suicide and the hollywood machine: why do so many actors take their own lives?
Being more of a bookworm, I admit that I’m a little slow on the uptake when it comes to primetime TV. Last week, I finally watched Rizzoli & Isles for the first time. I came away thoroughly entertained by the strong female leads taking down patriarchy, one dirty cop at a time. As an added bonus, Rizzoli’s partner, Barry Frost, played by Lee Thompson Young, was an eminently likeable character. He disparaged the use of the word ‘catfight’, used to describe the heated tiff between Rizzoli and Isles. He was smart, funny, and respected Rizzoli’s competence. All very good things.
The next day, while surfing the net, I came across a headline about the suicide of Lee Thompson Young. I felt a jarring dislocation of having seen him alive and well on TV just the night before, while the reality of his death hummed all over the internet.
I don’t know enough about Hollywood or its lifestyle to understand what drives young actors to take their own lives. Being a psychology graduate, a student counsellor, and a HSP (highly sensitive person), I do know a lot more about the darkness of depression and how easy it is to give into despair.
The last time I felt this jarred by a young actor’s suicide was ten years ago. I was nineteen when I read about the suicide of Jonathan Brandis, one of the actors on SeaQuest DSV. I loved that TV show as a child, and he played Ensign Lucas Wolenczak, one of my favourite characters. Reading about his suicide brought me back to the ten year old I used to be, who couldn’t wait to watch another episode of SeaQuest DSV. Understanding what drove Jonathan Brandis to take his own life will always remain out of reach for me, as it is for the tragic suicide of Lee Thompson Young. My heart goes out to their friends and families, and to everyone who lives on after the suicide of a loved one.
Hollywood has a way of inflating reality. That’s why we tune in – to help us forget about the stresses of our own lives. Television is one of the most potent forms of escapism. But as the rate of young and talented actors who take their own lives continues to increase, it begs the question: what drives them to give up on living? This applies not just to actors, but to everyone touched by suicidal ideation.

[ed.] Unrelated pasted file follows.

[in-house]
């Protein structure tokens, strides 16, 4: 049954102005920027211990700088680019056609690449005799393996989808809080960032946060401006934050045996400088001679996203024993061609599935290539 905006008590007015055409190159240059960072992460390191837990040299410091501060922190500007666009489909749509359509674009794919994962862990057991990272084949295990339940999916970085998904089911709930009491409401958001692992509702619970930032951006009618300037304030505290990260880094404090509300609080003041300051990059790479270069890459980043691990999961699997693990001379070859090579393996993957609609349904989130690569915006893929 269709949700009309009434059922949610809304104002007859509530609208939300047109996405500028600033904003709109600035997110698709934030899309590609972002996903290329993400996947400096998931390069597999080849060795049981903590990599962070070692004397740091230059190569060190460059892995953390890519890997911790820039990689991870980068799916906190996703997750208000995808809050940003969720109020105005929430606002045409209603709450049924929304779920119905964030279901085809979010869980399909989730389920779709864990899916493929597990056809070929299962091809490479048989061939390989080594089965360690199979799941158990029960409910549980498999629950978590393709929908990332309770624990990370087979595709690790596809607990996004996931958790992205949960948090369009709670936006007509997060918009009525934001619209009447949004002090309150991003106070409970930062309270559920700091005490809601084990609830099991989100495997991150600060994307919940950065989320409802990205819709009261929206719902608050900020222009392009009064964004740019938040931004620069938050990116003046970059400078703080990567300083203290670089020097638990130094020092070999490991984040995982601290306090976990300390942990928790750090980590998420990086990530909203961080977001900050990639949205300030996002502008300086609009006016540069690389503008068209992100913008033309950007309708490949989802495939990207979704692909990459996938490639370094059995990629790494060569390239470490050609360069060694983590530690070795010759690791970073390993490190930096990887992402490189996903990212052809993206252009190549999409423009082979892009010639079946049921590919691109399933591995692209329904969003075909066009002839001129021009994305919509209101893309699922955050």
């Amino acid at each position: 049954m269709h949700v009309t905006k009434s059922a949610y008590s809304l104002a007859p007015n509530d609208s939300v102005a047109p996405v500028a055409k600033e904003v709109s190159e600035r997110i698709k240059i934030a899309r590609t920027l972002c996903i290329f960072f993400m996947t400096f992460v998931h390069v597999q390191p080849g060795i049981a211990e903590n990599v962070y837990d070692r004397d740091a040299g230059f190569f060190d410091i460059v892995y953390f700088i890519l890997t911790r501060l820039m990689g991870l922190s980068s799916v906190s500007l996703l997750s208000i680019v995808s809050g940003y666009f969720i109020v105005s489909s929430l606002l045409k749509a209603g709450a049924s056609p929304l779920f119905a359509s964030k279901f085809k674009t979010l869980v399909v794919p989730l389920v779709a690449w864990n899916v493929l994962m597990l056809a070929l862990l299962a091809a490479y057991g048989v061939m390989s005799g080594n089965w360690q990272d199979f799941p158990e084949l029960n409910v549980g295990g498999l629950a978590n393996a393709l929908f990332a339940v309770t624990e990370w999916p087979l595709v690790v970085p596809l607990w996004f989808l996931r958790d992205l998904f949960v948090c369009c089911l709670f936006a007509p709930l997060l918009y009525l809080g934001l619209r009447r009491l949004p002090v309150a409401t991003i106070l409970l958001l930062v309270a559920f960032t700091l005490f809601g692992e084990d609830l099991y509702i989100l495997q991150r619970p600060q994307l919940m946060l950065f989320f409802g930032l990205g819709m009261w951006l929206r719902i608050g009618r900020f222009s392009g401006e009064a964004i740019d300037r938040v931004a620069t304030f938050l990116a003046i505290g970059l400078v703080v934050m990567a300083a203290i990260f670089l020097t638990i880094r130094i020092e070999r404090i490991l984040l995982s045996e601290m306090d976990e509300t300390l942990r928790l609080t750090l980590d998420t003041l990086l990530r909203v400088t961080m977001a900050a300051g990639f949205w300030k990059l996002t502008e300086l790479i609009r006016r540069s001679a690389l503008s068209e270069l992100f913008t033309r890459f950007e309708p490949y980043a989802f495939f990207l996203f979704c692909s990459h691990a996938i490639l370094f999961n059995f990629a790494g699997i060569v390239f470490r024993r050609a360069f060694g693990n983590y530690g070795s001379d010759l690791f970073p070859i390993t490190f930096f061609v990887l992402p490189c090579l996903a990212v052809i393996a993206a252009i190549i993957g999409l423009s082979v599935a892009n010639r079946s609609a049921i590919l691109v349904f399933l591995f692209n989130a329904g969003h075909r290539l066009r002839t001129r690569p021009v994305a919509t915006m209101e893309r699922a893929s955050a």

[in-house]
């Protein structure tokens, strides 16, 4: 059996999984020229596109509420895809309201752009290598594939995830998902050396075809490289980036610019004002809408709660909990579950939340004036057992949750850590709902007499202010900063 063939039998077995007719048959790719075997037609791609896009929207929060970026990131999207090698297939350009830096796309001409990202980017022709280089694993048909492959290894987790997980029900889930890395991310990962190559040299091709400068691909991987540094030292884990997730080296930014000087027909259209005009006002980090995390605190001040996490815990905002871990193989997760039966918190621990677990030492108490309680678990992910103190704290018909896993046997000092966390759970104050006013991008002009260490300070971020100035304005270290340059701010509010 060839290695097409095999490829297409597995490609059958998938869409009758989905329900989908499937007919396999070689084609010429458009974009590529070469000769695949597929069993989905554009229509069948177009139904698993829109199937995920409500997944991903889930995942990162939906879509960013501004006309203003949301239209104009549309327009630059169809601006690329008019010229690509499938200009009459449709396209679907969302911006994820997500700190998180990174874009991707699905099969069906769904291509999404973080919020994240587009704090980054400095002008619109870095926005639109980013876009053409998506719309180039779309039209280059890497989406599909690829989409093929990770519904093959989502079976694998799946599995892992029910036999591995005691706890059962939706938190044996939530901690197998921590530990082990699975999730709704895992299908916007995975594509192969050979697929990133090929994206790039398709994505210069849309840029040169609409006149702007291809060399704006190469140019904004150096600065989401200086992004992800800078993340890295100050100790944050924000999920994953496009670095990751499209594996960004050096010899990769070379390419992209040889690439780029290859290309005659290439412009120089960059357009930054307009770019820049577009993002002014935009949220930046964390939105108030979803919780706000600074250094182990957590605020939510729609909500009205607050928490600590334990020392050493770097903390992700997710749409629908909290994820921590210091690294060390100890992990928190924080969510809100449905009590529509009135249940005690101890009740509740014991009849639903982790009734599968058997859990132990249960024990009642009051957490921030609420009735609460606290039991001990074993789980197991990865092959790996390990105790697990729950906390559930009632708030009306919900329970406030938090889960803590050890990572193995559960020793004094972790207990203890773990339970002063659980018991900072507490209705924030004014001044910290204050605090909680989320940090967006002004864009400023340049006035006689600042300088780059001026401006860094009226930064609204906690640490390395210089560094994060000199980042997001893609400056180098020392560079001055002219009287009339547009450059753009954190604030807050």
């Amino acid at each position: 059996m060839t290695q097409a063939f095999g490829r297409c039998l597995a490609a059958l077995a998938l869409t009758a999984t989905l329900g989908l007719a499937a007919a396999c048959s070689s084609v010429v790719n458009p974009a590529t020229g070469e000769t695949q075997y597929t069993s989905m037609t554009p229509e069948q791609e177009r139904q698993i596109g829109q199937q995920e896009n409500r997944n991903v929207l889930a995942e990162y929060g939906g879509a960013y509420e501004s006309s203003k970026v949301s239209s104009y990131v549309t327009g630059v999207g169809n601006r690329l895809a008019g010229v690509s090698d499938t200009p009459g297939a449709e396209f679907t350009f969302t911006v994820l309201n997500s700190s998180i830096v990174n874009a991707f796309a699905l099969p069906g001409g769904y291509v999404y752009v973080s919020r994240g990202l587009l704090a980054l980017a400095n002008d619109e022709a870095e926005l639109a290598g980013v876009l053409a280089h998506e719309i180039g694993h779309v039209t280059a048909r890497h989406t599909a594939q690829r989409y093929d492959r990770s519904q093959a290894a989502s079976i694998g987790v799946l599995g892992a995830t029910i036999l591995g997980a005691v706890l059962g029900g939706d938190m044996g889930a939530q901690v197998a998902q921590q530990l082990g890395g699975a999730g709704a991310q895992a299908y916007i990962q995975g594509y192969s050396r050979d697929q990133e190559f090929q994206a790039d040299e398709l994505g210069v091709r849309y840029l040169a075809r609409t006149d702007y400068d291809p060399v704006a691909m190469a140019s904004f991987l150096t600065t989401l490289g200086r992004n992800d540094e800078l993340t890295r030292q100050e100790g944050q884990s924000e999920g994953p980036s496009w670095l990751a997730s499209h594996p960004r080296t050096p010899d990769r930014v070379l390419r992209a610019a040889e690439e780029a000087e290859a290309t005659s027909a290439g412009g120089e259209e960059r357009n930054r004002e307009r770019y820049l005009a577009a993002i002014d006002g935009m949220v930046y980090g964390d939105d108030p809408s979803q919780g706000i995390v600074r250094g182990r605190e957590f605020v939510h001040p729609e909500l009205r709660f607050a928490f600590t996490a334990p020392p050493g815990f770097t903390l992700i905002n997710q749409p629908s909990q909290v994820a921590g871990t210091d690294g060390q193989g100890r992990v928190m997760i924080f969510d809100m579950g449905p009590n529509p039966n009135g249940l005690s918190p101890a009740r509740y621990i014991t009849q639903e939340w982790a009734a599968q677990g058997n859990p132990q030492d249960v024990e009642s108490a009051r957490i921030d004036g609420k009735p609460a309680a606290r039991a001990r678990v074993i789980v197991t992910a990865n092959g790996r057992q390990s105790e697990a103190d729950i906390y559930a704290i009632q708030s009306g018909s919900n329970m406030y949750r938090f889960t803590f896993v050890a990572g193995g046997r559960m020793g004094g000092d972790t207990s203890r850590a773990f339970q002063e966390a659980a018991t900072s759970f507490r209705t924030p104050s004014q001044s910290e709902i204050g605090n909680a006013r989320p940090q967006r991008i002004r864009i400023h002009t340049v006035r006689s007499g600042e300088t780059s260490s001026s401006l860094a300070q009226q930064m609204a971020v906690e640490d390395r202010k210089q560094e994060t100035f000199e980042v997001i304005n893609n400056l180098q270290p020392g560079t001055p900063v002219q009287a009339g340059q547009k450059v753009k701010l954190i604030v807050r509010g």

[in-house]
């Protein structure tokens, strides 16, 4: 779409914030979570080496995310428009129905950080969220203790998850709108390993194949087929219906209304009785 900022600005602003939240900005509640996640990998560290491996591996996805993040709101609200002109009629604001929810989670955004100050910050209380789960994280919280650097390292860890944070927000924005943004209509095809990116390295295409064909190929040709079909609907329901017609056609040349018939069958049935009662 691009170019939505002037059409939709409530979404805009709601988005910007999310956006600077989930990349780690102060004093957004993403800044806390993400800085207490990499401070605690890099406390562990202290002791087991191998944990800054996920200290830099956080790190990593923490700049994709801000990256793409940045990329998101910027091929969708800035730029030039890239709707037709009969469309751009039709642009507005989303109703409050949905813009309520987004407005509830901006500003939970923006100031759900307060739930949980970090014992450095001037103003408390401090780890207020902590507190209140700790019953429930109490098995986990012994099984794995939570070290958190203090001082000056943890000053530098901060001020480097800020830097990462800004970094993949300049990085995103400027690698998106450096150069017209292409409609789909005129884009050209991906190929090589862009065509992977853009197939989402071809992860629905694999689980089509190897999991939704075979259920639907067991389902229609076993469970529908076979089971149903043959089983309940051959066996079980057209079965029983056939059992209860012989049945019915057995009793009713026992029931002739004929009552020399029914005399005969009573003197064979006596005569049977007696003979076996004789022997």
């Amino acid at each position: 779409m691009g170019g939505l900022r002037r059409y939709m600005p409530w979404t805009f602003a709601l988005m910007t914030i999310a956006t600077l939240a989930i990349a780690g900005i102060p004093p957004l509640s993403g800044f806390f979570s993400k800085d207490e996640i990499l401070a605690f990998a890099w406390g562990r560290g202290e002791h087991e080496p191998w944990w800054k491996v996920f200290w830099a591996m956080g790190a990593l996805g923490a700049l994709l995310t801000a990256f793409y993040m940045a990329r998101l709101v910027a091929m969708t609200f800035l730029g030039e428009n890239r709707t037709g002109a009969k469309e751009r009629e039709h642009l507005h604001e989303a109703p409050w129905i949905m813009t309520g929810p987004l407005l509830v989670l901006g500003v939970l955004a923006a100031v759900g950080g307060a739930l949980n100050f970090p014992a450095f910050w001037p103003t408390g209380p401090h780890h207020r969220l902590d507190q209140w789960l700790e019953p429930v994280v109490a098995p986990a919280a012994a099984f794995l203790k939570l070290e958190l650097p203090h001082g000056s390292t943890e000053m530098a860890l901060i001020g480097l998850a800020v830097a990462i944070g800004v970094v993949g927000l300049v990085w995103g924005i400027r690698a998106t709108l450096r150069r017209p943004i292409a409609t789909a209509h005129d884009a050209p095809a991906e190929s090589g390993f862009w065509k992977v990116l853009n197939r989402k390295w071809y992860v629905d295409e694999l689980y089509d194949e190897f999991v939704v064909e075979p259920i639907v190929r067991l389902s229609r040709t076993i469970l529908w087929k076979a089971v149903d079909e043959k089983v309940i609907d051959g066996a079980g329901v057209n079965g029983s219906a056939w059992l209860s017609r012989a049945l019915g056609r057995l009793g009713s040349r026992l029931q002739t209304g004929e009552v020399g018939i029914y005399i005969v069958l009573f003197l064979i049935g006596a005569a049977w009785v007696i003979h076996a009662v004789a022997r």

With the high rates of suicide, research aimed at understanding and reducing suicide rates needs to continue. The Centre of Research Excellence in Suicide Prevention (CRESP) was founded in 2012 to help reduce suicide rates in Australia. To give you an idea of the statistical impact of suicide, take a look at this excerpt from the Black Dog Institute:
‘Suicide is the most common cause of death in Australians aged 15-44 years. Australian young people are more likely to take their own life than die from motor vehicle accidents or skin cancer. Every year 400,000 Australians experience suicidal thoughts, 65,000 make suicide attempts, 35,000 are admitted to hospital for suicide-related injuries and 2,500 die. In Australia, the financial costs have been estimated at $17.5b, or 1% of GDP.
Suicide is recognised as a public health crisis both in Australia and around the world. Whilst recent statistics indicate that the number of Australian suicides have dropped slightly we know that suicide rates are highly volatile and reactive to environmental events such as unemployment rates and economic adversity.’
There are arguably different stresses that come with living in the glare of the Hollywood limelight. Hollywood directors and producers need to step up to the plate and provide their actors with the emotional support that’s clearly needed to survive the doomed trajectory of their career path.
It’s easy to be desensitised by Hollywood reportage about yet another young actor who’s taken his or her own life. Lee Thompson Young isn’t the first, and he won’t be last. Behind each glamorous Hollywood headshot is someone who has suffered, most likely in silence. Despite the larger-than-life characters that these actors often portray, each actor who has committed suicide is still, in the end, terribly human.
If you are feeling suicidal or know someone who is, please call Lifeline on 13 11 44